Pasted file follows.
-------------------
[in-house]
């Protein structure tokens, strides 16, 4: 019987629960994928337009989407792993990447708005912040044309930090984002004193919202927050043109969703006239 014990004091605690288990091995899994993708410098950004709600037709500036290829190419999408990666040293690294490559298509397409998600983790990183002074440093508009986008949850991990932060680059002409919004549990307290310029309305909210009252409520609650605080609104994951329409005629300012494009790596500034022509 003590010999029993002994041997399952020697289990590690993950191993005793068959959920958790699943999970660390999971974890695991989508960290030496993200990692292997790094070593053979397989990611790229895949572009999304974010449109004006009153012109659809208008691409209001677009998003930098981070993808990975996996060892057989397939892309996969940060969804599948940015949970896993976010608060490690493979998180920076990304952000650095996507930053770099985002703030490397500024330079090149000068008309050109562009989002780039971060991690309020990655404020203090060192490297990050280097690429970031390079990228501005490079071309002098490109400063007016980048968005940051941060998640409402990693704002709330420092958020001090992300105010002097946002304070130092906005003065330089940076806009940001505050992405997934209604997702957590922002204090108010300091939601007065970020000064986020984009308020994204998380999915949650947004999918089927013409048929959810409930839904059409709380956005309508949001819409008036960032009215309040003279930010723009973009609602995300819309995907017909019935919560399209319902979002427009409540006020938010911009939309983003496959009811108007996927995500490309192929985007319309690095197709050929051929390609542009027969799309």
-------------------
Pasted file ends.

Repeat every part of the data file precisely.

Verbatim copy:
[in-house]
């Protein structure tokens, strides 16, 4: 019987629960994928337009989407792993990447708005912040044309930090984002004193919202927050043109969703006239 014990004091605690288990091995899994993708410098950004709600037709500036290829190419999408990666040293690294490559298509397409998600983790990183002074440093508009986008949850991990932060680059002409919004549990307290310029309305909210009252409520609650605080609104994951329409005629300012494009790596500034022509 003590010999029993002994041997399952020697289990590690993950191993005793068959959920958790699943999970660390999971974890695991989508960290030496993200990692292997790094070593053979397989990611790229895949572009999304974010449109004006009153012109659809208008691409209001677009998003930098981070993808990975996996060892057989397939892309996969940060969804599948940015949970896993976010608060490690493979998180920076990304952000650095996507930053770099985002703030490397500024330079090149000068008309050109562009989002780039971060991690309020990655404020203090060192490297990050280097690429970031390079990228501005490079071309002098490109400063007016980048968005940051941060998640409402990693704002709330420092958020001090992300105010002097946002304070130092906005003065330089940076806009940001505050992405997934209604997702957590922002204090108010300091939601007065970020000064986020984009308020994204998380999915949650947004999918089927013409048929959810409930839904059409709380956005309508949001819409008036960032009215309040003279930010723009973009609602995300819309995907017909019935919560399209319902979002427009409540006020938010911009939309983003496959009811108007996927995500490309192929985007319309690095197709050929051929390609542009027969799309």